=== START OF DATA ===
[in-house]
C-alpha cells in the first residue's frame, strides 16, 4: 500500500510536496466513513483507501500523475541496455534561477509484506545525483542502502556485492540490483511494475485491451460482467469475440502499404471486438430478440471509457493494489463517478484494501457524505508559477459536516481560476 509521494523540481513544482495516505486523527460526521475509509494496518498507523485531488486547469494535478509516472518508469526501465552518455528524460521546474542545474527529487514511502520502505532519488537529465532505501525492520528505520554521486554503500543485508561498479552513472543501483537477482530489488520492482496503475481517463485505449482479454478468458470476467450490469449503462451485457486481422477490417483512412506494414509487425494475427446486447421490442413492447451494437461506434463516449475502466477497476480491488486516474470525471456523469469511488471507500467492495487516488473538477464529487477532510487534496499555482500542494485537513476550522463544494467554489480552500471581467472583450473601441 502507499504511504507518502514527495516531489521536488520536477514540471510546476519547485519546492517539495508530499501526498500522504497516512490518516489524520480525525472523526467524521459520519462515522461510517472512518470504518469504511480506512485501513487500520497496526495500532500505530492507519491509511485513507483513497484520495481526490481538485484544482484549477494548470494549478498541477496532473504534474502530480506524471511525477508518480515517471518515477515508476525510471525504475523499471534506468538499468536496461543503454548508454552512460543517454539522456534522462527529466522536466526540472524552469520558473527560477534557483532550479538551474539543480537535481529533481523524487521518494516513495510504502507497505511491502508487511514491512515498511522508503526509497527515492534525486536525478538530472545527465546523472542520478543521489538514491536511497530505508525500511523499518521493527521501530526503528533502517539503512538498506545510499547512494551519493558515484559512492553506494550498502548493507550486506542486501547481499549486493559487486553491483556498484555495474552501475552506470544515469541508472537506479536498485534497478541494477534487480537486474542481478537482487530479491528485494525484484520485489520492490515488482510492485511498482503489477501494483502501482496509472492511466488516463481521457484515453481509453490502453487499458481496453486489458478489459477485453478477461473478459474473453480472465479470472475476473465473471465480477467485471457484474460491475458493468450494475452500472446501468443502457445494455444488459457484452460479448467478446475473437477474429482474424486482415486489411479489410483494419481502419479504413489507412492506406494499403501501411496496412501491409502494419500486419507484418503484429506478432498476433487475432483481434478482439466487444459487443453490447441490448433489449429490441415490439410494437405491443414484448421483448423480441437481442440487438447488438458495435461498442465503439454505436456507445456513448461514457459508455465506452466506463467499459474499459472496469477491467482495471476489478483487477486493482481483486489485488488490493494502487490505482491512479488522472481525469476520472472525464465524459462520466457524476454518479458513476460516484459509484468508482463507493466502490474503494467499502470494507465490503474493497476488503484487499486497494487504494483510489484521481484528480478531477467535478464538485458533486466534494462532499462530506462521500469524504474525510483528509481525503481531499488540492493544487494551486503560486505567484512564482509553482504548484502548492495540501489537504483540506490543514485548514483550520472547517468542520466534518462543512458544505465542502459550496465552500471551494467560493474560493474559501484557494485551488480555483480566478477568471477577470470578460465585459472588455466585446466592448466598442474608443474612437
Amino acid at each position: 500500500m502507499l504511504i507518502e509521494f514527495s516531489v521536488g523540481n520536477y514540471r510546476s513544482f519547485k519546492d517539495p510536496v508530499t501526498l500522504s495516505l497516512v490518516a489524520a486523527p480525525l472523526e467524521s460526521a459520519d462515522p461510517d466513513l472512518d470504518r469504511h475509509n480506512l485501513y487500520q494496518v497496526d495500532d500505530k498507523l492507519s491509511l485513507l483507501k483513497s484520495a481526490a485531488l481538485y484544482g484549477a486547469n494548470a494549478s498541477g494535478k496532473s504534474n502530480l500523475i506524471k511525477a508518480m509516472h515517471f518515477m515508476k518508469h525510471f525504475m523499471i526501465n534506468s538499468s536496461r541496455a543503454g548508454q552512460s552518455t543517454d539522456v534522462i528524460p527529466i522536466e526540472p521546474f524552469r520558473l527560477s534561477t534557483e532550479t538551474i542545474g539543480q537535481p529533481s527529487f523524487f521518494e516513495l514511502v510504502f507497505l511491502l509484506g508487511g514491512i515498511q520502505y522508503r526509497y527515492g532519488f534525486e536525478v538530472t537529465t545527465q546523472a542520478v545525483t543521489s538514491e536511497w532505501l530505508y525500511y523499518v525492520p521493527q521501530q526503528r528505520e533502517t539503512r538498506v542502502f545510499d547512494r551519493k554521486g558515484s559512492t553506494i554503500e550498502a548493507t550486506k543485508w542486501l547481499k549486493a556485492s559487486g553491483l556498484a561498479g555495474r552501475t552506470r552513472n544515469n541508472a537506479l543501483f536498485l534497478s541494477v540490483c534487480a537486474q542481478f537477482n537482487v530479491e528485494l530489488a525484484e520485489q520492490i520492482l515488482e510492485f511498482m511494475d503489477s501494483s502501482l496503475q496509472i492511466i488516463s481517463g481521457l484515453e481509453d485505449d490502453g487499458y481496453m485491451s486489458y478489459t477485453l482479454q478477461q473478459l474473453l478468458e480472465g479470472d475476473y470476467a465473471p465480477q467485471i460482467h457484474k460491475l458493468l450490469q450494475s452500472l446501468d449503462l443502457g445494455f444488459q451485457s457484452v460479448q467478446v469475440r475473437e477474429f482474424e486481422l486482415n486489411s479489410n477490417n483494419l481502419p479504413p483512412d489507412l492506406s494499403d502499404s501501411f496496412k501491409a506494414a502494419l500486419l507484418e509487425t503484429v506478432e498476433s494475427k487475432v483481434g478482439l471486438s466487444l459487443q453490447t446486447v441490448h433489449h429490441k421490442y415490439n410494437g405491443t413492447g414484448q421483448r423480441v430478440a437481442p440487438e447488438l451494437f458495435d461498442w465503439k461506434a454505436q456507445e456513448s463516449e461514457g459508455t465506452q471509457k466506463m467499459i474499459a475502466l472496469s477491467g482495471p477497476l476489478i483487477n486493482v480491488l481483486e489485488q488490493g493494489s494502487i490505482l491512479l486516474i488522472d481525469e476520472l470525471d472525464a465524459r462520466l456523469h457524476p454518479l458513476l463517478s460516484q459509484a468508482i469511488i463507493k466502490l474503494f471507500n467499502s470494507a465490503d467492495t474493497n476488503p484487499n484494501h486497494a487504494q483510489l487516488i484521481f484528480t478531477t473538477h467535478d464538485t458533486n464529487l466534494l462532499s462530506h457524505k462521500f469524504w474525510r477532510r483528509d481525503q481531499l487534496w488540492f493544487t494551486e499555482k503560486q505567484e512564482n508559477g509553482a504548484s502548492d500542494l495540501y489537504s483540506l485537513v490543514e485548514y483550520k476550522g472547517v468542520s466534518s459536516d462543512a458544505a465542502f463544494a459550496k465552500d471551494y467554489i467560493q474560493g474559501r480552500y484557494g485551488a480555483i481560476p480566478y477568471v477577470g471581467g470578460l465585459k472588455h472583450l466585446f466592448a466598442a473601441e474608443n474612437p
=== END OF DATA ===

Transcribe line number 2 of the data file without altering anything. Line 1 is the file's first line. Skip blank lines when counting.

C-alpha cells in the first residue's frame, strides 16, 4: 500500500510536496466513513483507501500523475541496455534561477509484506545525483542502502556485492540490483511494475485491451460482467469475440502499404471486438430478440471509457493494489463517478484494501457524505508559477459536516481560476 509521494523540481513544482495516505486523527460526521475509509494496518498507523485531488486547469494535478509516472518508469526501465552518455528524460521546474542545474527529487514511502520502505532519488537529465532505501525492520528505520554521486554503500543485508561498479552513472543501483537477482530489488520492482496503475481517463485505449482479454478468458470476467450490469449503462451485457486481422477490417483512412506494414509487425494475427446486447421490442413492447451494437461506434463516449475502466477497476480491488486516474470525471456523469469511488471507500467492495487516488473538477464529487477532510487534496499555482500542494485537513476550522463544494467554489480552500471581467472583450473601441 502507499504511504507518502514527495516531489521536488520536477514540471510546476519547485519546492517539495508530499501526498500522504497516512490518516489524520480525525472523526467524521459520519462515522461510517472512518470504518469504511480506512485501513487500520497496526495500532500505530492507519491509511485513507483513497484520495481526490481538485484544482484549477494548470494549478498541477496532473504534474502530480506524471511525477508518480515517471518515477515508476525510471525504475523499471534506468538499468536496461543503454548508454552512460543517454539522456534522462527529466522536466526540472524552469520558473527560477534557483532550479538551474539543480537535481529533481523524487521518494516513495510504502507497505511491502508487511514491512515498511522508503526509497527515492534525486536525478538530472545527465546523472542520478543521489538514491536511497530505508525500511523499518521493527521501530526503528533502517539503512538498506545510499547512494551519493558515484559512492553506494550498502548493507550486506542486501547481499549486493559487486553491483556498484555495474552501475552506470544515469541508472537506479536498485534497478541494477534487480537486474542481478537482487530479491528485494525484484520485489520492490515488482510492485511498482503489477501494483502501482496509472492511466488516463481521457484515453481509453490502453487499458481496453486489458478489459477485453478477461473478459474473453480472465479470472475476473465473471465480477467485471457484474460491475458493468450494475452500472446501468443502457445494455444488459457484452460479448467478446475473437477474429482474424486482415486489411479489410483494419481502419479504413489507412492506406494499403501501411496496412501491409502494419500486419507484418503484429506478432498476433487475432483481434478482439466487444459487443453490447441490448433489449429490441415490439410494437405491443414484448421483448423480441437481442440487438447488438458495435461498442465503439454505436456507445456513448461514457459508455465506452466506463467499459474499459472496469477491467482495471476489478483487477486493482481483486489485488488490493494502487490505482491512479488522472481525469476520472472525464465524459462520466457524476454518479458513476460516484459509484468508482463507493466502490474503494467499502470494507465490503474493497476488503484487499486497494487504494483510489484521481484528480478531477467535478464538485458533486466534494462532499462530506462521500469524504474525510483528509481525503481531499488540492493544487494551486503560486505567484512564482509553482504548484502548492495540501489537504483540506490543514485548514483550520472547517468542520466534518462543512458544505465542502459550496465552500471551494467560493474560493474559501484557494485551488480555483480566478477568471477577470470578460465585459472588455466585446466592448466598442474608443474612437